CVS plans to buy Aetna, addressing 3 core tenets of the digital age

December 8, 2017
4 min read

On Sunday, December 3rd, CVS Health announced that it had agreed to buy Aetna for approximately $69 billion in a deal that would combine the drugstore titan with one of the largest health insurers in the United States. This move has the potential to revolutionize not only the nation’s health care industry, but to transform insurance as a whole.

A keen example of Mintel’s 2018 Insurance Marketing Trend, ‘Scope Creep,’ this purchase signifies the acceleration of blurred boundaries between traditionally independent insurance carriers and customer-facing retailers/manufacturers. For both sides, this is a marriage of immense opportunity as it addresses three core tenets of the digital age:

1. Convenience

Today’s consumer expects all services, even health care delivery, to be seamless and accessible. In the US, however, the bureaucratic health care reality leaves much to be desired, leaving a significant opening for disruption. By purchasing Aetna, CVS now will be able to function as a true one-stop-shop where participating customers can receive care via a coordinated experience including health insurance, in-store clinics, and prescription fulfillment.

2. Cost Savings

In 2016, the Organization for Economic Co-operation and Development (OECD) estimated the US spent 17.2% of GDP on health care costs, the highest of any nation. As these costs create an unsustainable economic burden for US citizens, health insurers face growing social and political pressure to make care more affordable and to fix institutional inefficiencies. Beyond convenience, CVS has the opportunity to position its move into health insurance as a creative way to pass cost savings to its customers. For example, CVS will have the ability reshape how and where a majority of medical services are delivered. Rather than directing consumers to traditional, more expensive health care channels (e.g. a primary care physician), CVS can create an incentive structure, offering reduced cost options to customers who receive services in-store. Similarly, in taking on the roles and responsibilities of a health care insurer, the company will have an institutional incentive to keep prescription co-pays manageable—translating into direct customer savings.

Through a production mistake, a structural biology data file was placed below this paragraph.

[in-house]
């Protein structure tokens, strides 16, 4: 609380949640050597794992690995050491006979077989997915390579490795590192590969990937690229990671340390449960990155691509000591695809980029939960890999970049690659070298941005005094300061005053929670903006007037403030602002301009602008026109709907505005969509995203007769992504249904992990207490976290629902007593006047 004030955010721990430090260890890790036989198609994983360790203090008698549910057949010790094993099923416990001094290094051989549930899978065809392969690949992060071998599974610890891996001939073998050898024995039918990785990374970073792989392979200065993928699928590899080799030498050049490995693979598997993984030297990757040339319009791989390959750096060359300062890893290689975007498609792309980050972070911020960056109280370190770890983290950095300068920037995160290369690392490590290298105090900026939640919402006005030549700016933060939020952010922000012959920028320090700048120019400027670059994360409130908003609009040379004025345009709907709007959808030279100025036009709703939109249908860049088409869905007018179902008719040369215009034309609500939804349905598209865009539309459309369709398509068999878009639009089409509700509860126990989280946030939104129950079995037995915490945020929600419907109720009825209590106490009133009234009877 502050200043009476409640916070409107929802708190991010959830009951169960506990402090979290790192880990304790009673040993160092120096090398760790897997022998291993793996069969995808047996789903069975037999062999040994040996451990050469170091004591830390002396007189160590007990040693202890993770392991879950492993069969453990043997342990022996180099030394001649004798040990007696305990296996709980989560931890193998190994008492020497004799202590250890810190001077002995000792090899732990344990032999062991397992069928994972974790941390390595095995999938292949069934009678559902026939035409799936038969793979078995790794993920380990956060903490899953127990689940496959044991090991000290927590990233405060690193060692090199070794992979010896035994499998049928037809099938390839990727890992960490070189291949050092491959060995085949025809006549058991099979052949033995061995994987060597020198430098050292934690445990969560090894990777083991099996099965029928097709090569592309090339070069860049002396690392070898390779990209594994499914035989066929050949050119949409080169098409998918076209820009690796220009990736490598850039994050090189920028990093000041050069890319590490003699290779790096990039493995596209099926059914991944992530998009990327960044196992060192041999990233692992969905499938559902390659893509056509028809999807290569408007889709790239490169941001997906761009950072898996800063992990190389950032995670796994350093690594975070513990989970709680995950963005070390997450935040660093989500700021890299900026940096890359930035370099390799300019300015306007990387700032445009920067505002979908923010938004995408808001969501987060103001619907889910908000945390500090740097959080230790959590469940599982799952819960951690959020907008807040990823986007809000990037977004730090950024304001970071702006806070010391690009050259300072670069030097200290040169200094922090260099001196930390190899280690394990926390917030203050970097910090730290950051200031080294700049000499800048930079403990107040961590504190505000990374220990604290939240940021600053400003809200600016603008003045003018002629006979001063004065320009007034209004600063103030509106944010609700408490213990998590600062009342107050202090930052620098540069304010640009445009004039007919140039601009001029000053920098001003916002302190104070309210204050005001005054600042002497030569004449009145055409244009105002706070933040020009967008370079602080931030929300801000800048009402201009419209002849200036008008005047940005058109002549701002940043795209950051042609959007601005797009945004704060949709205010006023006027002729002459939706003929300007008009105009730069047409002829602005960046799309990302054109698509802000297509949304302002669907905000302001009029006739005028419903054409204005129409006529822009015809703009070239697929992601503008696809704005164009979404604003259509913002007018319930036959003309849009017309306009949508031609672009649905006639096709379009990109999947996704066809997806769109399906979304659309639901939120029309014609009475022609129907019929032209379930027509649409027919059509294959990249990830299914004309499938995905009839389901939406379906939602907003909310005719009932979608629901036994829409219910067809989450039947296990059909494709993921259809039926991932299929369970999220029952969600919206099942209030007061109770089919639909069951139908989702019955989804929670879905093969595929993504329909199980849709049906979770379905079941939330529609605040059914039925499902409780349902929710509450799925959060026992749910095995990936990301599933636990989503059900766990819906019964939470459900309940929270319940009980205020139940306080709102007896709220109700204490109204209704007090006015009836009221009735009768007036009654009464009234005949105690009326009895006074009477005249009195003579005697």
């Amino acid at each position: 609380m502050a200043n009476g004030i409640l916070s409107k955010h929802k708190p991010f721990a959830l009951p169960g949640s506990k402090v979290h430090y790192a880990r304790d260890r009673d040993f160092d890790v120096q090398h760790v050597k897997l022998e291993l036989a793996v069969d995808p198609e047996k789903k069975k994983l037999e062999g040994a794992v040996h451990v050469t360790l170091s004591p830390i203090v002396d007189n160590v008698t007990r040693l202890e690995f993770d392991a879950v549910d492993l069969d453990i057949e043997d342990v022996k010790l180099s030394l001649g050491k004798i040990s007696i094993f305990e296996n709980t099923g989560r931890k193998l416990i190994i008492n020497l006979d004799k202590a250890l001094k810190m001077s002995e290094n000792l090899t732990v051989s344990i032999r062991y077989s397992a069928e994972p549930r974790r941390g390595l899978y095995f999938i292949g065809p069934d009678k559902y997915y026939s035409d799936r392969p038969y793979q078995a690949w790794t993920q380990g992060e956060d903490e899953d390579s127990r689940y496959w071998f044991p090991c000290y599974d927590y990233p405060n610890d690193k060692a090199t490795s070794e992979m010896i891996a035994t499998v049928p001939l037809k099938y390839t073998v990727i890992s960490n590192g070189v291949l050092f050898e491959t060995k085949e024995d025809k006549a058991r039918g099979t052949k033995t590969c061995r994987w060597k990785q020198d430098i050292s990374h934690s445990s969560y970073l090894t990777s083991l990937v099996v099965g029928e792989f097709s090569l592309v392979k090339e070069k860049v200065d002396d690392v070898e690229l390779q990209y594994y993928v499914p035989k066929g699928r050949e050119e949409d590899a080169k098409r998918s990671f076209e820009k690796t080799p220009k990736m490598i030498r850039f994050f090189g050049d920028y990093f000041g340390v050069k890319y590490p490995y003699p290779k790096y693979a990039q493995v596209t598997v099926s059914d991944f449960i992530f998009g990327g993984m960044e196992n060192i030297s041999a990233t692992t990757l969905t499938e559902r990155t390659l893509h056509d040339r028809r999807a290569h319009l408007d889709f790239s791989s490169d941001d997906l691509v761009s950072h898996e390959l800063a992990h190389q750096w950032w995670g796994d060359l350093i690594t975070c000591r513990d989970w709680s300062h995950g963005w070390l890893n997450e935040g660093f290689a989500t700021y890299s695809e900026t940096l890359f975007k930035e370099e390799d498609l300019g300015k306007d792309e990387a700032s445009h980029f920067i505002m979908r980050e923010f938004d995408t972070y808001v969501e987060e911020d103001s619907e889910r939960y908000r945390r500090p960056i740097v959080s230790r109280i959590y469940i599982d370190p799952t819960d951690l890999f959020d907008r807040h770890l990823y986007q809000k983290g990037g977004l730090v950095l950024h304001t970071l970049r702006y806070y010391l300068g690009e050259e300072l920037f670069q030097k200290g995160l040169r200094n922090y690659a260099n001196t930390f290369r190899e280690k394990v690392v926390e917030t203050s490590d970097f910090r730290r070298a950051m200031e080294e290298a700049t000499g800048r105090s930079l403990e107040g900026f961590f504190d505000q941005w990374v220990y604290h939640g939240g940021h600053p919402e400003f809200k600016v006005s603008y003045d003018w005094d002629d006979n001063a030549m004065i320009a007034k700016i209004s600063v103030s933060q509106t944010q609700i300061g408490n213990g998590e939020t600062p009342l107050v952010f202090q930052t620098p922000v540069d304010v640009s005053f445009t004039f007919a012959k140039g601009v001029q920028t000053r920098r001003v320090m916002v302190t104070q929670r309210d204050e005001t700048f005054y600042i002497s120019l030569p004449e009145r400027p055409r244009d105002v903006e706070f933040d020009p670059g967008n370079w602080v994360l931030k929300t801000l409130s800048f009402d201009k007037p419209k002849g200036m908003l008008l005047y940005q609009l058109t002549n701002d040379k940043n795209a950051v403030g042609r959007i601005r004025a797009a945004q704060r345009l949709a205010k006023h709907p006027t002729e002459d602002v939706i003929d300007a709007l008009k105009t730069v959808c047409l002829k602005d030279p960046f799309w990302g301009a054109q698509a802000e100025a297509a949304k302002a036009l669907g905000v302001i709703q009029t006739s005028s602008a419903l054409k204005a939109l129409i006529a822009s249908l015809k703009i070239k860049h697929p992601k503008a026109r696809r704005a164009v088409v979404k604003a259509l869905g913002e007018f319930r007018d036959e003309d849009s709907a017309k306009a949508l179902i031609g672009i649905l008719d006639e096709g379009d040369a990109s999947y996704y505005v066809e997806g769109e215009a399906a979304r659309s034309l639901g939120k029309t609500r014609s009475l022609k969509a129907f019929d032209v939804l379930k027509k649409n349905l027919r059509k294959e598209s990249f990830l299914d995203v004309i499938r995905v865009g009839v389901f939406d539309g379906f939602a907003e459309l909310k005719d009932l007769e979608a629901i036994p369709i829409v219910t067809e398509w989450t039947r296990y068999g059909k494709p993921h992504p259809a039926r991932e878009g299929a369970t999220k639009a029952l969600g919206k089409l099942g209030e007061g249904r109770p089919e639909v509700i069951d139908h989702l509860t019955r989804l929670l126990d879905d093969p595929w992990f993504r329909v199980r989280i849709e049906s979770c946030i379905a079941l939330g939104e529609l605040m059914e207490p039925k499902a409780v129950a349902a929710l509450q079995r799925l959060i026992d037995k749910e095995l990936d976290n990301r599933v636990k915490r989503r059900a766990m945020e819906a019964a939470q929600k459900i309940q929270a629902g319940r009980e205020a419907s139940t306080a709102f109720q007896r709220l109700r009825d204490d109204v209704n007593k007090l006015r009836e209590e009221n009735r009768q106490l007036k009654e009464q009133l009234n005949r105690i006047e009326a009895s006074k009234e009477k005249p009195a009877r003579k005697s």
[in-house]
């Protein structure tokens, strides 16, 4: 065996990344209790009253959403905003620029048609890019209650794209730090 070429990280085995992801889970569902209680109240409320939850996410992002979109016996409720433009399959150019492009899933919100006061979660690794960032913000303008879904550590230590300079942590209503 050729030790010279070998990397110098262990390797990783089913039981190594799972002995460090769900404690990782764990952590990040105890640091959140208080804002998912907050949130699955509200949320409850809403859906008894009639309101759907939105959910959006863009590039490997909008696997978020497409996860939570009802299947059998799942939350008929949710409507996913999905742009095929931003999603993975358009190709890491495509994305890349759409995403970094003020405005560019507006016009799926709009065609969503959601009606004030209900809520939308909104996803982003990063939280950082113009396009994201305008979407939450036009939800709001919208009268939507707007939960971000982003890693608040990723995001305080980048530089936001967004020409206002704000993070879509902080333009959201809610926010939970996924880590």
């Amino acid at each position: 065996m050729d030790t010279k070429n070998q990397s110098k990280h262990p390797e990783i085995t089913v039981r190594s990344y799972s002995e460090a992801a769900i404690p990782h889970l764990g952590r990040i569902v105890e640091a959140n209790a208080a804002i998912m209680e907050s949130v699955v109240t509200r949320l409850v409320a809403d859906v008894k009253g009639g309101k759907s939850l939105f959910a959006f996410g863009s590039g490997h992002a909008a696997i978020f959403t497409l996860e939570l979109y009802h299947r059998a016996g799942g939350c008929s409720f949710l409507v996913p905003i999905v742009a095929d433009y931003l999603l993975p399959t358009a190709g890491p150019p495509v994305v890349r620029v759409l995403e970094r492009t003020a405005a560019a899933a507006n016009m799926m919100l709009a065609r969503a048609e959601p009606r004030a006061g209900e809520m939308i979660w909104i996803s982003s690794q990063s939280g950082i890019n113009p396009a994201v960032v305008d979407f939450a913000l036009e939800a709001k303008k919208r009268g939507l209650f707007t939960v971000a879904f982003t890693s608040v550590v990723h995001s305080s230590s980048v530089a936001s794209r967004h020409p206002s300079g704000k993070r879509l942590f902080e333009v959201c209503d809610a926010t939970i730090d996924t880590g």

3. Competition

Beyond the potential of convenience and cost savings CVS Health sees in the health insurance space, it is important to also consider the company’s preemptive motives—chiefly, to stay competitive with Amazon. In late October, news outlets reported that Amazon had quietly been acquiring wholesale pharmacy licenses—fueling speculation that the e-commerce juggernaut is planning an entrance into the drug delivery business. This, along with rumors of hiring pharmaceutical strategists and preliminary discussions with generic drug makers, has made the pharmacy world nervous. With a reputation for overturning many industries (books, groceries, retail shopping, and more) it is easy to see the tech giant playing a big role in the strategies and motivations of even formidable incumbent players like CVS. In its purchase of Aetna, CVS will gain an infusion of millions of Aetna members, increase its health care footprint and achieve greater bargaining power to compete against new entrants.

In the age of border-less, increasingly industry-agnostic category killers like Amazon and Alibaba, many companies will seek refuge through cross-sector collaboration and even among former adversaries. Moving forward, expect to see more unique or unusual partnerships especially within the insurance space as traditional players aim to introduce better technology, customer experience, and stave off competitors.

Caitlin Moling is the Director of Insights, Insurance for Mintel Comperemedia. She combines her deep knowledge of the complex insurance industry with consumer research, industry trends and competitive marketing intelligence to build timely and meaningful stories for Mintel’s insurance clients. As a part of her role as a thought leader for insurance, Caitlin travels throughout the US and Canada to present insurance marketing trends and insights to major industry stakeholders.

Caitlin Moling
Caitlin Moling

Caitlin Moling is Mintel Comperemedia’s Director of Insights, Insurance, focused on consumer and industry trends and competitive intelligence for insurance clients.

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